Saturday, 8 December 2012

Ha Long Bay: Cat Ba Castaways.

A lagoon in one of the islands in the Cat Ba Archipelago. 
I left Hanoi with Lars, my new German companion, and we took the public bus to Cat Ba island, in the Ha Long Bay area. I'd decided to head to Cat Ba on a bit of a whim. I had little information, aside from a brief report from a British couple I had encountered and quizzed who said it was nice, and the fact that everyone else in Hanoi were taking organised tours for two nights boat booze cruising in Ha Long Bay, for an extortionate $120. From Hanoi backpackers tend to make trips to Ha Long Bay, or Sapa, a place to trek in the hills of northern Vietnam. Sapa sounded good, but the weather was wet and having just trekked the Tiger Leaping Gorge the week before, I felt it may have been similar but with worse weather, so I gave it a miss. We took two public buses and then a boat and another bus to arrive in Cat Ba town, and there were about 8 backpackers altogether making the same independent journey. We all got along pretty well, clearly having similar outlooks to preferring the public transport to the private organised tours. 

We arrived by nightfall, and took a twin room in a hotel for $5 each, with a view over the bay. Two girls from London, Elly and Camille, who'd made the same journey from Hanoi also checked into the same hotel, and we spent the following two days as a four. 

The view from my hotel room.
We weren't sure exactly what to do on Cat Ba, but I suggested hiring some kayaks ourselves and going off exploring the islands and coves, and the group went along with this. We paddled through a fishing village, dogs ran along planks barking as we passed, and it was great to witness this way of life from the water. People nodded or waved as we passed, and fishing boats sped in and out to the open sea. We floated through a small cave to explore a lagoon the other side, before deciding to paddle off and find a deserted beach somewhere. We spotted a few strips of white sand around, and headed for the one which looked the most isolated. 

Ready for kayaking.
Paddling through the fishing village.
I decorated my boat with some flowers found floating in the bay.
Within two minutes of landing on the beach I was off collected materials that I could do something with, and within five minutes everyone was pitching in. It was never my intention to come and play castaways, maybe it was subconsciously, but it just seemed to happen. Nevertheless my new friends kindly indulged my fantasies and we had soon enough bamboo, frayed rope and rotting plastics to make something with. We put a little shelter together, that was more symbolic than practical, as we couldn't collect enough driftwood materials to finish it off. I would've organised a scouting party to raid other beaches but we didn't have time. Next on my agenda was fire, and it took a few attempts to get anything to catch. We tried using receipts from our wallets as the initial ignition, but this was useless. The final attempt of Chinese money and dried grasses from the rocks were the best cocktail for combustion, and eventually, after much huffing, puffing and stinging eyes, I had fire. As soon as I had fire, it was time to leave, if we wanted to make it back before dark. My behaviour that afternoon has earned me the nickname 'Robinson', from Lars.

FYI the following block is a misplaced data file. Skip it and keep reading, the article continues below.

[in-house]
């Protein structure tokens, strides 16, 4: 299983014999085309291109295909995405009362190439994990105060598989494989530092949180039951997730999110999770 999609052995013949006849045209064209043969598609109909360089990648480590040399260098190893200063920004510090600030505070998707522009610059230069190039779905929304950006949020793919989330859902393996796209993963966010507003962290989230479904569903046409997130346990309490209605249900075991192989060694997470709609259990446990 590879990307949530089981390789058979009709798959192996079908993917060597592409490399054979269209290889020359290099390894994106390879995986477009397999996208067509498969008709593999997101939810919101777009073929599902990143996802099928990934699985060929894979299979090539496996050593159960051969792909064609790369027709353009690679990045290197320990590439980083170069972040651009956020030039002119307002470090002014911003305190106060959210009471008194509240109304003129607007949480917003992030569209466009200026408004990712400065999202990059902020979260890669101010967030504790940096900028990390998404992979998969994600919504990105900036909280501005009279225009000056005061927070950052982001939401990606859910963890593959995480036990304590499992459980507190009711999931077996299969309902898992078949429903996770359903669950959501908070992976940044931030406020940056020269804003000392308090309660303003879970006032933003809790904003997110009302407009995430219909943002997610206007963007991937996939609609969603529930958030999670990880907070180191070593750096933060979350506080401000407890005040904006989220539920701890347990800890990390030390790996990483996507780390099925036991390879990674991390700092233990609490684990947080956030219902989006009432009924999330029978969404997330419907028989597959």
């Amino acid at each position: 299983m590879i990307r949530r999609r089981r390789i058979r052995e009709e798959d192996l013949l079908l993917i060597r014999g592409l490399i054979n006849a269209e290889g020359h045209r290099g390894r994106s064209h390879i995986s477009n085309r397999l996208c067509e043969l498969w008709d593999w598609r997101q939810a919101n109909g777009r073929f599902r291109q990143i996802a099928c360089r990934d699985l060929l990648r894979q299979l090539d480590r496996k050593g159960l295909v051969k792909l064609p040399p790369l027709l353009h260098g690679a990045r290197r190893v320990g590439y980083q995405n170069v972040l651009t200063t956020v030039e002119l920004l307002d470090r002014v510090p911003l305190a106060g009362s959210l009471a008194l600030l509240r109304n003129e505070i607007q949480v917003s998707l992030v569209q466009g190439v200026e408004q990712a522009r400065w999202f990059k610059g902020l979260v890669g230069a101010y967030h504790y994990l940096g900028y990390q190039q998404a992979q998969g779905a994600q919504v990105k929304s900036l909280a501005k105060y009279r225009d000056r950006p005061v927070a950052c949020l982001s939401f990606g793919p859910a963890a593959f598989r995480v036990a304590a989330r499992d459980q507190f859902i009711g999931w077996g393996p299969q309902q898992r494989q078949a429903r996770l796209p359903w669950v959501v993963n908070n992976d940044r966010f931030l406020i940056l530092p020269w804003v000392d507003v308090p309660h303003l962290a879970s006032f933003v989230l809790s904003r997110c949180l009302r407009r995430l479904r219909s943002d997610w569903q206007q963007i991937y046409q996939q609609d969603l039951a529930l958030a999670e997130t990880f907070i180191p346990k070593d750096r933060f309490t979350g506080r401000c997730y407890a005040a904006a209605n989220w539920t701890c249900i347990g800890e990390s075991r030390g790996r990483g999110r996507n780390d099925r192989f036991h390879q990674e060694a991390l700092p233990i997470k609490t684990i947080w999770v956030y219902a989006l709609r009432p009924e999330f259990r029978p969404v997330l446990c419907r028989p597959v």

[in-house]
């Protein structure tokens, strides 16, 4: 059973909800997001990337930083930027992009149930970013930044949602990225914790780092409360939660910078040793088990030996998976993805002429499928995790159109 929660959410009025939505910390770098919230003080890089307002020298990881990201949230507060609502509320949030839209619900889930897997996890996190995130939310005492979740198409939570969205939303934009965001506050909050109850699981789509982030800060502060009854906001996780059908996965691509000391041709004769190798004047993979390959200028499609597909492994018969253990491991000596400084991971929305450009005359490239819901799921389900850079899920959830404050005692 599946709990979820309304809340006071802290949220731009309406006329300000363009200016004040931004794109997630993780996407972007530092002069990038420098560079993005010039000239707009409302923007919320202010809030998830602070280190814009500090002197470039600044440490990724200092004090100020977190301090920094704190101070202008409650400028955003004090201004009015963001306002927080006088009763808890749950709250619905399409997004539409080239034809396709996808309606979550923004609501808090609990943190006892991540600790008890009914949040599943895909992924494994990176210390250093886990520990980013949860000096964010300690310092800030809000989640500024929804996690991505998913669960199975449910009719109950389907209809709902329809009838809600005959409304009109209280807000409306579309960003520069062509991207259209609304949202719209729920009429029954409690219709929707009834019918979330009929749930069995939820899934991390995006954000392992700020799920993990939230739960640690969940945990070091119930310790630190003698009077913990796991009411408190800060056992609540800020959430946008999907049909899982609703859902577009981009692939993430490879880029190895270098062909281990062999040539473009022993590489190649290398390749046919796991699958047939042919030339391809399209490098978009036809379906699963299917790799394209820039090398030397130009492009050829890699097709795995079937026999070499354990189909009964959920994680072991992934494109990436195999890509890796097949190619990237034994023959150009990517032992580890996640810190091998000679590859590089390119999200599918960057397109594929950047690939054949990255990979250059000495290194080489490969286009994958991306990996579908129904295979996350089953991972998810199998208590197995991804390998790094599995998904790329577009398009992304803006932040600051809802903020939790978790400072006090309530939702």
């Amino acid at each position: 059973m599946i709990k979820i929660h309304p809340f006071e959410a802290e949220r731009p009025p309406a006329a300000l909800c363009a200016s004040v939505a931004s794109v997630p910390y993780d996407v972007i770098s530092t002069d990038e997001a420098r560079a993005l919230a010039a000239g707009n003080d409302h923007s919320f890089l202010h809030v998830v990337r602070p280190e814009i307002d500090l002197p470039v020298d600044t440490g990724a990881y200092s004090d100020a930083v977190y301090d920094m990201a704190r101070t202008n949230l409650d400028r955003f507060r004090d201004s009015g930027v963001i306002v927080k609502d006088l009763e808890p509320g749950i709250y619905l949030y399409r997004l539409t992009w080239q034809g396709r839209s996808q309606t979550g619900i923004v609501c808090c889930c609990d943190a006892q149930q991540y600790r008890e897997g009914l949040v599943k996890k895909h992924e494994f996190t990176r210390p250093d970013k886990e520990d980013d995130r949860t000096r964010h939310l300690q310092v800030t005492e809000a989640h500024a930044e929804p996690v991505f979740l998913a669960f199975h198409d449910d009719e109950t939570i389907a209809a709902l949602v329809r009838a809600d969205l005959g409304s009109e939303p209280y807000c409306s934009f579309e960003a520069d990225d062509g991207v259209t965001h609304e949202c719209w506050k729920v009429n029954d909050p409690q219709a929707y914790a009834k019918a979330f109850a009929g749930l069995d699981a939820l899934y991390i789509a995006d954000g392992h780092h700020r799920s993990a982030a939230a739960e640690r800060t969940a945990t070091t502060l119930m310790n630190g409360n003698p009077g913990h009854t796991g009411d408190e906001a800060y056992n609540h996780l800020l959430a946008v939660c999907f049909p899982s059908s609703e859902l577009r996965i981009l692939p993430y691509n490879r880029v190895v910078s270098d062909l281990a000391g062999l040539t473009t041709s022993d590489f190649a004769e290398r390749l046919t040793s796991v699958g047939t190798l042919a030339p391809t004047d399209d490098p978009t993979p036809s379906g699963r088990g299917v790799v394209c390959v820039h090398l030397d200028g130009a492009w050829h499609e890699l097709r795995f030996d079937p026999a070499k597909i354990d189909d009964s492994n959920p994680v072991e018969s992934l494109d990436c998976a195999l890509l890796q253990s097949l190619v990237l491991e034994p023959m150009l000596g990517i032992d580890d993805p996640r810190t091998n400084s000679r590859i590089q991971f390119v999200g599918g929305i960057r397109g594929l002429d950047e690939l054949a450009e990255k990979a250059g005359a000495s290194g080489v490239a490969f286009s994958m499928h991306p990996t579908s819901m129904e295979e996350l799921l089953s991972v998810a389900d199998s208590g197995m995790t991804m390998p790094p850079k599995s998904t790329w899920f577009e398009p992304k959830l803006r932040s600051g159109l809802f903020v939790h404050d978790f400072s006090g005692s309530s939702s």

Lars and I making fire.
Lars, Camille, me and Elly in our four star shelter.
I'm a fire starter, a twisted fire starter.
The following day we took an excursion out on a boat to visit a number of places in Ha Long Bay area. There were perhaps a dozen of us on board, a mix of nationalities, but all European backpackers. First we motored through the fishing village we had paddled through yesterday, and this time I was able to take some pictures, having left my camera in dry safety the day before. We visited a cave, which was full of semi fossilised coral, it once having been underwater, and then scrambled up rocks to get a view over a blue lagoon. After lunch on board the boat we kayaked again, but this time they were double kayaks, and I shared with Alex from Paris, and I was pleased he was competent and we powered through the waves. We went through a number of caves, and explored a tranquil lagoon. We were ahead of the group and spotted a Giant Black Squirrel in an overhanging branch, and watched this monkey sized creature forage for food until others approached and the squirrel was scared higher.

Ha Long Bay landscape, a bit like Yangshuo, China.
Fishing village.
The morning's catch.
Hot fisherman's wife does the washing.
The fishing village.

In the cave.
Lars and I up a peak.
One of the hundreds of islands. 
Back on the boat we passed the beach which had been our castaway home, the tide was up and I could see through my telephoto lens that our shelter had been washed into the sea. Good job we didn't sleep there like I had fantasised. We moored up in a place with a small pretty beach and did some swimming, I snorkelled for two minutes, and saw some soft coral and two fish, but there was nothing much to see and visibility not great. We jumped off the roof of the boat half a dozen times, and had a pleasant afternoon. We even got a vague glimpse of the sun as it set as we returned to harbour. Back on dry land we played some street football with the local kids until we were sweating and panting, and spent the evening playing pool and table football in the same bar as we had been in the night before.

Secluded beach for swimming,
Nice sailboat in the bay.

Party boat full of Bantersaurus Rex's.

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